I like to see it as putting on a coat to venture out to the cold, or wearing sunglasses before basking in the sun. We are preparing ourselves to brave the elements at their best and their worst. And even then, no season is ever the same, in nature or in our lives. That’s exciting.

Once again, I would like to thank you for taking the time out of your day to visit Haiku for You. The poetry you have sent has been such a joy to read! I really hope this has helped you secure some peaceful moments to reflect and truly find yourselves.

Even though this is the final week, it doesn’t have to be the end of your haiku writing! I hope you all continue to write haiku on a daily basis. You can even refer back to these haiku writing prompts if you need a little inspiration. I have deliberately created them in a way that you can use them as many times as you want! I would love for this community to grow.

Feel free to share your haiku alongside any of the twelve posts! I will welcome your words! This certainly won’t be my final blog post, so, keep an eye out for my future articles and watch this space for a new season of writing exercises that will be ready and waiting to excite you!

Until then, remember that whatever season you find yourselves in right now, you are on your way to a new one!

Notice the beauty around you. Smell the flowers and the cut grass, catch the raindrops on your tongue, walk barefoot on the warm ground, and feel the sun on your tired eyes in the garden. Soon, the cold will come, and you are to enjoy that too.

Life is a season. Make the most of today and tomorrow, so you can look back at wonderful yesterdays.

Now, let’s haiku away!

If you are happy to, please leave your beautiful haiku about seasons in the comments section below each post.

Subscribe to my newsletter if you want to hear more about my future interactive blog-series ideas that are in the pipeline!

See last week – Haiku about Love

chris lawton c0rIh0nFTFU unsplash

   

   

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19 Comments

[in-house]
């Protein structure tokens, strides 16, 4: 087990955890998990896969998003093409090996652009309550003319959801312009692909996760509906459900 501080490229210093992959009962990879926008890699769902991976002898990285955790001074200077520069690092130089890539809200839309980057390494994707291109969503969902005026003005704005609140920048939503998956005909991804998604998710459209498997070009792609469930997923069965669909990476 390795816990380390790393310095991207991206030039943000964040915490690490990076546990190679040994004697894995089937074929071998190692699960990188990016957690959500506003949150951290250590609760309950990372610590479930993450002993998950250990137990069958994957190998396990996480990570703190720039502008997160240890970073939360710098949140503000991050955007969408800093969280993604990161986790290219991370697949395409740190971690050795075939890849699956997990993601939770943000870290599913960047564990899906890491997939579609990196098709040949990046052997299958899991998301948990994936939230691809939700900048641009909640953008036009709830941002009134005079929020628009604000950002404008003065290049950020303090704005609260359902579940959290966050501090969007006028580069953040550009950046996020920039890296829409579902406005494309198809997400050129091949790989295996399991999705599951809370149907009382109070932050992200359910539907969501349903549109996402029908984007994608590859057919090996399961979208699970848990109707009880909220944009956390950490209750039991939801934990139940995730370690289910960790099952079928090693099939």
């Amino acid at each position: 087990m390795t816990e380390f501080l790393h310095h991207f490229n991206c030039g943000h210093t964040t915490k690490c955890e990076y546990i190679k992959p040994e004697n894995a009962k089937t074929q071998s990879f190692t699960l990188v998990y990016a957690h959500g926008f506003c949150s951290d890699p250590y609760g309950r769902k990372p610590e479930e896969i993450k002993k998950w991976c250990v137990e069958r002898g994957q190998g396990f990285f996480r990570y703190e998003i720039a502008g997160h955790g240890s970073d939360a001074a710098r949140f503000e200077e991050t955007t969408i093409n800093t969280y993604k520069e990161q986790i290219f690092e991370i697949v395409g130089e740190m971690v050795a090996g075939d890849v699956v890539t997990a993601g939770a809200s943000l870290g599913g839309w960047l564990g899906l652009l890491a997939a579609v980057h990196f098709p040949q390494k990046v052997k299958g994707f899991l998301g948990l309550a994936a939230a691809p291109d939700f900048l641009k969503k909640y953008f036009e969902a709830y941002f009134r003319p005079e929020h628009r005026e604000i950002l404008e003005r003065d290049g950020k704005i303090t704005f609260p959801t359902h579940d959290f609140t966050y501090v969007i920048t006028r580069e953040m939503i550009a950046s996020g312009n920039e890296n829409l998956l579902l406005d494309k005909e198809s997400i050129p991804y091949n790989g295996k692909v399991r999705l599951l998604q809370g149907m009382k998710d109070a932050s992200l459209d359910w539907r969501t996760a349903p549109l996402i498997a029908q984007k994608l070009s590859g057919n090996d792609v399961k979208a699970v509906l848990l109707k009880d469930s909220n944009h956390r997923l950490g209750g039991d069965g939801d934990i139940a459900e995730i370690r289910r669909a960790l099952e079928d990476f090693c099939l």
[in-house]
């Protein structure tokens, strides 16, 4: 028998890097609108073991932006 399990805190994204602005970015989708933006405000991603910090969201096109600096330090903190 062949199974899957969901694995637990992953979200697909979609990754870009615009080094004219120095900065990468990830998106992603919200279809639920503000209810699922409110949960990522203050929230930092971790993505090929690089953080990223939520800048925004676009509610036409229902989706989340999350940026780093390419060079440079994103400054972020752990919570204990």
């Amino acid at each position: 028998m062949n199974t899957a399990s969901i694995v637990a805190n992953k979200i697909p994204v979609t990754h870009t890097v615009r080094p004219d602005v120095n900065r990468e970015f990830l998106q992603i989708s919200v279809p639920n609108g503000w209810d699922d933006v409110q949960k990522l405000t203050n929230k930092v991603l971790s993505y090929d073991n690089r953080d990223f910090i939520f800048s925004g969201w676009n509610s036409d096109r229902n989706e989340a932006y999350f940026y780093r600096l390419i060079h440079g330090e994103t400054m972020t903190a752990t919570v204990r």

1. Carolyn Jones

    Haiku about Seasons
    Yellow, blue and green
    Warm without coat, hat and boots
    Finally, summer

  2. Carolyn Jones

    Diolch o galon iti, Georgia — Thank you so much for organising this, which has helped me get through lockdown. I also really appreciate the positivity of your feedback, as well as everyone else’s — and the nice comments about my beginner’s Welsh! It can be a mean old world online, and this site is really a lovely oasis of calm and nurturing. Thank you all.

    • Georgia

      The friendly colours of nature in summer – what lovely details to pick up, Carolyn! The freedom of not having to wear a coat/generally wrap up is an underestimated comfort, isn’t it? I hope tomorrow is this sort of day. I think it might be! 🙂

      Thank you for your kind words, too. I’m SO happy this has created a calm space for people. Also, it’s lovely to hear some welsh. 🙂 It’s reminded me that I need to continue to improve mine! It’s great you’re using it at every opportunity! 🙂

  3. Chris

    I am sad that this is the last week. I have loved thinking about the haiku weekly theme, trying to find the right words.
    Thank you Georgia for your weekly inspirations, your own haiku, your lovely feedback comments . It’s been lovely reading everyone’s haiku and ‘meeting’ fellow haiku writers.
    Writing haiku seems to be such a discipline and it has taken my mind off of the restrictions of lock down ( and being with a shielding husband whose health isn’t too good) Thank you.

    • Georgia

      Thank you so much, Chris, for your regular haiku offerings and your interaction throughout! 🙂 It wouldn’t be such a community without these conversations! I have only done so much. 🙂 I’m glad these haiku exercises have created the sort of mindfulness you describe – especially in difficult times, which I hope become less so for you and in general! Haiku is definitely a discipline worth focusing on in more depth if it has piqued your interest. After all, you can never run out of moments to write about. 🙂

  4. Chris

    October

    End of summer’s blaze
    Hedgerows don their russet hues
    Leaves drift gently down.

    • Georgia

      ‘End of summer’s blaze’ is a powerful an unexpectedly emotional opening line, Chris. It captures emotional burnout as well as the season simply changing. Not only that, but how the world reluctantly reacts to such a transition. Beautiful. Thank you!

  5. Wendy

    Changing of the trees.
    Warmth of the sun on your face.
    Frost biting your nose.

    • Georgia

      I love the contrast of this haiku, Wendy! It captures so much realism; not an idealised one, but nature with all its contradictory traits! Perhaps this is a season both beginning and leaving? 🙂 I suppose all of them are! Thanks for sharing!